Performance improvement and engagement programs have proven to be an effective way to incentivize achievement. In this article, we breakdown the different ways people are motivated in the workplace to better understand how these initiatives can shape the success of your business.
Why do any of us do the things we do? What drives our behavior? The short answer is motivation. There are several theories to explain what motivates people, such as biological and physiological factors needed for survival or self-actualization driven by inner fulfillment. The range of factors can have both internal and external drivers and are different for everyone. When planning a performance improvement program for employees, distributors or customers, it’s critical to not only understand how to communicate with your audience, but also what forces drive them to change their behavior as well. Here, we look at three unique theories of motivation.
3 Theories of Motivation
Also known as the motivation-hygiene theory, the two-factor theory states that there are two sets of factors that affect employee motivation and job satisfaction. These are “hygiene factors” or external motivators and “motivation factors” or internal motivators.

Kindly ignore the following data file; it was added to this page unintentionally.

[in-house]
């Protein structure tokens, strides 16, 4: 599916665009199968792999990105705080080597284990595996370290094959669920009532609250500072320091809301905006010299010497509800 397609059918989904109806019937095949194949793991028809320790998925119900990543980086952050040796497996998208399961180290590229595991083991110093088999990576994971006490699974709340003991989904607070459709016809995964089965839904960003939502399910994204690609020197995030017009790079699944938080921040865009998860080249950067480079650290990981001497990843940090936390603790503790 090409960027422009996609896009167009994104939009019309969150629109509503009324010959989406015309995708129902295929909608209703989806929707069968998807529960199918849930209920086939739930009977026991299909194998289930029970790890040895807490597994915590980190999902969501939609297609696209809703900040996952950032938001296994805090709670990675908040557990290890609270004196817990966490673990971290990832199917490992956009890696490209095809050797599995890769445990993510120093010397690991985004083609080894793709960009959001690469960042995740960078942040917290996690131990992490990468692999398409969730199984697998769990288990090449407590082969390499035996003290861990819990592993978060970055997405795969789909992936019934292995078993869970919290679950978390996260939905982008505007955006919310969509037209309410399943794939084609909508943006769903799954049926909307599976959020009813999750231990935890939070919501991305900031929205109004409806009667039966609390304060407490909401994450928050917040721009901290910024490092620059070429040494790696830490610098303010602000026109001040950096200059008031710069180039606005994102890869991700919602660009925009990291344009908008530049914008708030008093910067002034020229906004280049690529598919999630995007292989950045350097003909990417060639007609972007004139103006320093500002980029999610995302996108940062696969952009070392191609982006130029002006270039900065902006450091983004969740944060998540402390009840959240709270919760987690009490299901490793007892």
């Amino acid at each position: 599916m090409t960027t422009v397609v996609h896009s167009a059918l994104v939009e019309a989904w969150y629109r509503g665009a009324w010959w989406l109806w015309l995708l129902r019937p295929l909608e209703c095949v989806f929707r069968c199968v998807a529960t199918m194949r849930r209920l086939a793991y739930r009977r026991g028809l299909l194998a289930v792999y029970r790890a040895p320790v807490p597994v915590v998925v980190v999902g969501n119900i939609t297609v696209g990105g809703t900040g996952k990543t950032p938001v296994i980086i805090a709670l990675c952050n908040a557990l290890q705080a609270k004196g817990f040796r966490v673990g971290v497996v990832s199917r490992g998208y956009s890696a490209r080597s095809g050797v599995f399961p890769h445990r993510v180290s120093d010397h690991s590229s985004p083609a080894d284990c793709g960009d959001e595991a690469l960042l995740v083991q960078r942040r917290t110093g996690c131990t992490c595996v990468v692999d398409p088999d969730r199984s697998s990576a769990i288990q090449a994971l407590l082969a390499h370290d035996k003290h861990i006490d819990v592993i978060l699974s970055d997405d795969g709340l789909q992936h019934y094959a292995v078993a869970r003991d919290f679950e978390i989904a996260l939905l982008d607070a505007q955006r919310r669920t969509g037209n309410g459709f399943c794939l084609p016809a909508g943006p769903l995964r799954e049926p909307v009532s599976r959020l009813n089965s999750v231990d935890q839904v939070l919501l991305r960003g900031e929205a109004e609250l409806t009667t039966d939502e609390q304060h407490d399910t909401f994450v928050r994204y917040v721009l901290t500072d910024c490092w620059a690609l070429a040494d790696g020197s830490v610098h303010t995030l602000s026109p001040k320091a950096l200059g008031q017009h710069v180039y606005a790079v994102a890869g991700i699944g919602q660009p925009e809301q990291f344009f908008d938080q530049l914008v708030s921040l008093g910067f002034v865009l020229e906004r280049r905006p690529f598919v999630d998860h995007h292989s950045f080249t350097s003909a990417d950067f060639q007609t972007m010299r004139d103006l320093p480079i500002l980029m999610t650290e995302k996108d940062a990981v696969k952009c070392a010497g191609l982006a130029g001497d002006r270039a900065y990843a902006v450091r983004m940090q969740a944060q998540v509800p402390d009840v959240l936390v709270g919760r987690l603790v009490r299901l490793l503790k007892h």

Motivation factors are often less tangible in nature and based on an individual’s desire for personal growth, achievement, recognition, responsibility, reward, or advancement.
Hygiene factors are typically more tangible needs and based on external factors such as job security, compensation, status and benefits.
These factors have an inverse relationship. This means that intrinsic motivators increase motivation when they are present, and extrinsic motivators reduce motivation when they are absent. A fair wage is an expectation so the removal of one would cause dissatisfaction, whereas positive reinforcement from a manager is not always expected so it can be a source of motivation.
The basis of this theory is similar to a cause and effect relationship. The premise being that an individual’s behavior is a function of the consequences of that behavior. For example, if you work hard, you’ll earn a promotion. Or if you earn a promotion, you’ll likely want to work harder. This theory is based on operant conditioning and external factors rooted in reinforcement or punishment.